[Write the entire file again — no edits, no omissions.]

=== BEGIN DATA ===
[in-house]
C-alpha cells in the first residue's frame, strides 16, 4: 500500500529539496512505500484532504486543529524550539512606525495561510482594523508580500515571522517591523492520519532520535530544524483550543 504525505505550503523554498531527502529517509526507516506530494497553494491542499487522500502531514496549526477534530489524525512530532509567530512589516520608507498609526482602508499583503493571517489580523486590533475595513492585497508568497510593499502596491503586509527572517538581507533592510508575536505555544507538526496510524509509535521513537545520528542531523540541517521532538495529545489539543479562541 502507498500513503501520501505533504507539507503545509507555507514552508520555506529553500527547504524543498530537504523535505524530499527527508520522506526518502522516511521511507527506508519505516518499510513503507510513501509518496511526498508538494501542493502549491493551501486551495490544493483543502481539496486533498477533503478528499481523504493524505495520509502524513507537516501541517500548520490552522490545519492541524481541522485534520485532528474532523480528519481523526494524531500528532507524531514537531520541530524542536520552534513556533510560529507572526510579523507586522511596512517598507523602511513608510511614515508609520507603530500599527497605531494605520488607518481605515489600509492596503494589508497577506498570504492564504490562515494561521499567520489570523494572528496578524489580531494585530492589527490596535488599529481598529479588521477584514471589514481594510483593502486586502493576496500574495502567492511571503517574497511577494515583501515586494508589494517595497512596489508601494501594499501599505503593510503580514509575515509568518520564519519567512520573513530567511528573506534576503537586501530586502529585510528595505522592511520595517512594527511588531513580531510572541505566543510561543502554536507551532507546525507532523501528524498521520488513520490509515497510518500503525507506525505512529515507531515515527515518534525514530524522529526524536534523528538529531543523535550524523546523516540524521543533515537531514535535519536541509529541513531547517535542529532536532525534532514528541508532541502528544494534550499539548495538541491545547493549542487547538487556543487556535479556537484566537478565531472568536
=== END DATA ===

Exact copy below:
[in-house]
C-alpha cells in the first residue's frame, strides 16, 4: 500500500529539496512505500484532504486543529524550539512606525495561510482594523508580500515571522517591523492520519532520535530544524483550543 504525505505550503523554498531527502529517509526507516506530494497553494491542499487522500502531514496549526477534530489524525512530532509567530512589516520608507498609526482602508499583503493571517489580523486590533475595513492585497508568497510593499502596491503586509527572517538581507533592510508575536505555544507538526496510524509509535521513537545520528542531523540541517521532538495529545489539543479562541 502507498500513503501520501505533504507539507503545509507555507514552508520555506529553500527547504524543498530537504523535505524530499527527508520522506526518502522516511521511507527506508519505516518499510513503507510513501509518496511526498508538494501542493502549491493551501486551495490544493483543502481539496486533498477533503478528499481523504493524505495520509502524513507537516501541517500548520490552522490545519492541524481541522485534520485532528474532523480528519481523526494524531500528532507524531514537531520541530524542536520552534513556533510560529507572526510579523507586522511596512517598507523602511513608510511614515508609520507603530500599527497605531494605520488607518481605515489600509492596503494589508497577506498570504492564504490562515494561521499567520489570523494572528496578524489580531494585530492589527490596535488599529481598529479588521477584514471589514481594510483593502486586502493576496500574495502567492511571503517574497511577494515583501515586494508589494517595497512596489508601494501594499501599505503593510503580514509575515509568518520564519519567512520573513530567511528573506534576503537586501530586502529585510528595505522592511520595517512594527511588531513580531510572541505566543510561543502554536507551532507546525507532523501528524498521520488513520490509515497510518500503525507506525505512529515507531515515527515518534525514530524522529526524536534523528538529531543523535550524523546523516540524521543533515537531514535535519536541509529541513531547517535542529532536532525534532514528541508532541502528544494534550499539548495538541491545547493549542487547538487556543487556535479556537484566537478565531472568536